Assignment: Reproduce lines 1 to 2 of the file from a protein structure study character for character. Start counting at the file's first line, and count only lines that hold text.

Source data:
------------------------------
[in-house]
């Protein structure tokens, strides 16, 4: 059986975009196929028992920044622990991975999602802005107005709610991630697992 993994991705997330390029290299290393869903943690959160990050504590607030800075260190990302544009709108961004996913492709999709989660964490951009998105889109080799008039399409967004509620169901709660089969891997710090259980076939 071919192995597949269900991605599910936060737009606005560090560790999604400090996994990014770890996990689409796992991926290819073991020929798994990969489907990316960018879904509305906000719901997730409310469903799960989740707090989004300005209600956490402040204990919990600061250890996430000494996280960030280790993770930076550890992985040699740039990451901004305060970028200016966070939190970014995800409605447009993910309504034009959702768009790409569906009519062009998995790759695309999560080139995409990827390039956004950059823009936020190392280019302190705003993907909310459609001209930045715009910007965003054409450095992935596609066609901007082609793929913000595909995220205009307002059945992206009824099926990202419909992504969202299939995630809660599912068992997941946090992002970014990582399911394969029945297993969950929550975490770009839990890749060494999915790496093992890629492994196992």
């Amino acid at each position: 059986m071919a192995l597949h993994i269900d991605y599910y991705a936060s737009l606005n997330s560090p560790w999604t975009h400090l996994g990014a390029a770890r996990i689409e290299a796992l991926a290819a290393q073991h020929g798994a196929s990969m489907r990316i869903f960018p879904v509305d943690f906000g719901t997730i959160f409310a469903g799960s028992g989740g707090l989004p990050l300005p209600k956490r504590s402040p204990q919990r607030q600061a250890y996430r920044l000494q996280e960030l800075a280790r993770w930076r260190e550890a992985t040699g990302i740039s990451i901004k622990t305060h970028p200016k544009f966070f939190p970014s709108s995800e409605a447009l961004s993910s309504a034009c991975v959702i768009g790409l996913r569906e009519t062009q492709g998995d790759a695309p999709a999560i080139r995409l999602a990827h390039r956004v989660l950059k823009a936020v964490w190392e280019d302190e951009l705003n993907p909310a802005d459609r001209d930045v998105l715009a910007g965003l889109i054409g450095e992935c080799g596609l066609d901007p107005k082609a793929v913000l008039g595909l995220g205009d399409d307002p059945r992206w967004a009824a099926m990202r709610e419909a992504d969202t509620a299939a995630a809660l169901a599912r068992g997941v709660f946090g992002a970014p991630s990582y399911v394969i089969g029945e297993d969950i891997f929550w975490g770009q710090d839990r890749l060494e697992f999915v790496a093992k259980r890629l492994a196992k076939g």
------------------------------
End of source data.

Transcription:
[in-house]
């Protein structure tokens, strides 16, 4: 059986975009196929028992920044622990991975999602802005107005709610991630697992 993994991705997330390029290299290393869903943690959160990050504590607030800075260190990302544009709108961004996913492709999709989660964490951009998105889109080799008039399409967004509620169901709660089969891997710090259980076939 071919192995597949269900991605599910936060737009606005560090560790999604400090996994990014770890996990689409796992991926290819073991020929798994990969489907990316960018879904509305906000719901997730409310469903799960989740707090989004300005209600956490402040204990919990600061250890996430000494996280960030280790993770930076550890992985040699740039990451901004305060970028200016966070939190970014995800409605447009993910309504034009959702768009790409569906009519062009998995790759695309999560080139995409990827390039956004950059823009936020190392280019302190705003993907909310459609001209930045715009910007965003054409450095992935596609066609901007082609793929913000595909995220205009307002059945992206009824099926990202419909992504969202299939995630809660599912068992997941946090992002970014990582399911394969029945297993969950929550975490770009839990890749060494999915790496093992890629492994196992």